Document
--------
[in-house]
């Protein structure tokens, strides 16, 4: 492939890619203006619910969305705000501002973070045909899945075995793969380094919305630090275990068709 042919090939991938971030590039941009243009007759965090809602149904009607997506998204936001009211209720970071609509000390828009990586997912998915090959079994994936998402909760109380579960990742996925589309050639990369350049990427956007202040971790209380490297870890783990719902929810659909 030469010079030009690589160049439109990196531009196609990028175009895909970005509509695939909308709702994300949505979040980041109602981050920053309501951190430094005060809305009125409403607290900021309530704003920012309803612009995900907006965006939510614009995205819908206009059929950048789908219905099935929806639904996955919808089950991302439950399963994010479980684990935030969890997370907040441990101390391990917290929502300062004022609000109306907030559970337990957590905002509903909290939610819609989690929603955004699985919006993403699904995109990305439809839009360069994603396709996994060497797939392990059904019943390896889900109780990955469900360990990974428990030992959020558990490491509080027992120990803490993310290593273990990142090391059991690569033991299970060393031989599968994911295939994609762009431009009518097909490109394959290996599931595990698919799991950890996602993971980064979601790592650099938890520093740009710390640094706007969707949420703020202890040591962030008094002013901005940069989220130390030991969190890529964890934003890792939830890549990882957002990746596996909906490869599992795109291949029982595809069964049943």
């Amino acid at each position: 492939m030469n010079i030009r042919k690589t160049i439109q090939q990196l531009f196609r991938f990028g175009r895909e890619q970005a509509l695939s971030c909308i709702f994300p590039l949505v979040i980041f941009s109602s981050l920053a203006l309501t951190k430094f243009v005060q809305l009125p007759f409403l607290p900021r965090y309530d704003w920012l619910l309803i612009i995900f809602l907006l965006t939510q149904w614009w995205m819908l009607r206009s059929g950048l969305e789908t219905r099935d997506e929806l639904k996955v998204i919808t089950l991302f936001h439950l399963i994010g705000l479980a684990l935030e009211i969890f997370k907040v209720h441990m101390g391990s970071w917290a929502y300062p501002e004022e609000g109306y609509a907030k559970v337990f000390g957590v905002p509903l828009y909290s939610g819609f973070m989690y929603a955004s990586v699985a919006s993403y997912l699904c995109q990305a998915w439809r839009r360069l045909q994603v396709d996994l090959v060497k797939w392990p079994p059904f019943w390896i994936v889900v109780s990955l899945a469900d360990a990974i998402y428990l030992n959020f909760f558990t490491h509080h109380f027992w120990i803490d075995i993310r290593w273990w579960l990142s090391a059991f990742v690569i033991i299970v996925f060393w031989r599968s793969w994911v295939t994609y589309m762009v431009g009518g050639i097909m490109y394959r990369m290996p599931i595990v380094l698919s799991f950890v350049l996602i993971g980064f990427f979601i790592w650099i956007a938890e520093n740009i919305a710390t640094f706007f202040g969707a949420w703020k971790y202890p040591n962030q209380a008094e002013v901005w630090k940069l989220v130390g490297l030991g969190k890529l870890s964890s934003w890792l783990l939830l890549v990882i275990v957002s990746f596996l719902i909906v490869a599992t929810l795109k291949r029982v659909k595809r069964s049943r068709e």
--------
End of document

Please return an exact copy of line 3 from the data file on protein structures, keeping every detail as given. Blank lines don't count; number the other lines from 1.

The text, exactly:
């Amino acid at each position: 492939m030469n010079i030009r042919k690589t160049i439109q090939q990196l531009f196609r991938f990028g175009r895909e890619q970005a509509l695939s971030c909308i709702f994300p590039l949505v979040i980041f941009s109602s981050l920053a203006l309501t951190k430094f243009v005060q809305l009125p007759f409403l607290p900021r965090y309530d704003w920012l619910l309803i612009i995900f809602l907006l965006t939510q149904w614009w995205m819908l009607r206009s059929g950048l969305e789908t219905r099935d997506e929806l639904k996955v998204i919808t089950l991302f936001h439950l399963i994010g705000l479980a684990l935030e009211i969890f997370k907040v209720h441990m101390g391990s970071w917290a929502y300062p501002e004022e609000g109306y609509a907030k559970v337990f000390g957590v905002p509903l828009y909290s939610g819609f973070m989690y929603a955004s990586v699985a919006s993403y997912l699904c995109q990305a998915w439809r839009r360069l045909q994603v396709d996994l090959v060497k797939w392990p079994p059904f019943w390896i994936v889900v109780s990955l899945a469900d360990a990974i998402y428990l030992n959020f909760f558990t490491h509080h109380f027992w120990i803490d075995i993310r290593w273990w579960l990142s090391a059991f990742v690569i033991i299970v996925f060393w031989r599968s793969w994911v295939t994609y589309m762009v431009g009518g050639i097909m490109y394959r990369m290996p599931i595990v380094l698919s799991f950890v350049l996602i993971g980064f990427f979601i790592w650099i956007a938890e520093n740009i919305a710390t640094f706007f202040g969707a949420w703020k971790y202890p040591n962030q209380a008094e002013v901005w630090k940069l989220v130390g490297l030991g969190k890529l870890s964890s934003w890792l783990l939830l890549v990882i275990v957002s990746f596996l719902i909906v490869a599992t929810l795109k291949r029982v659909k595809r069964s049943r068709e």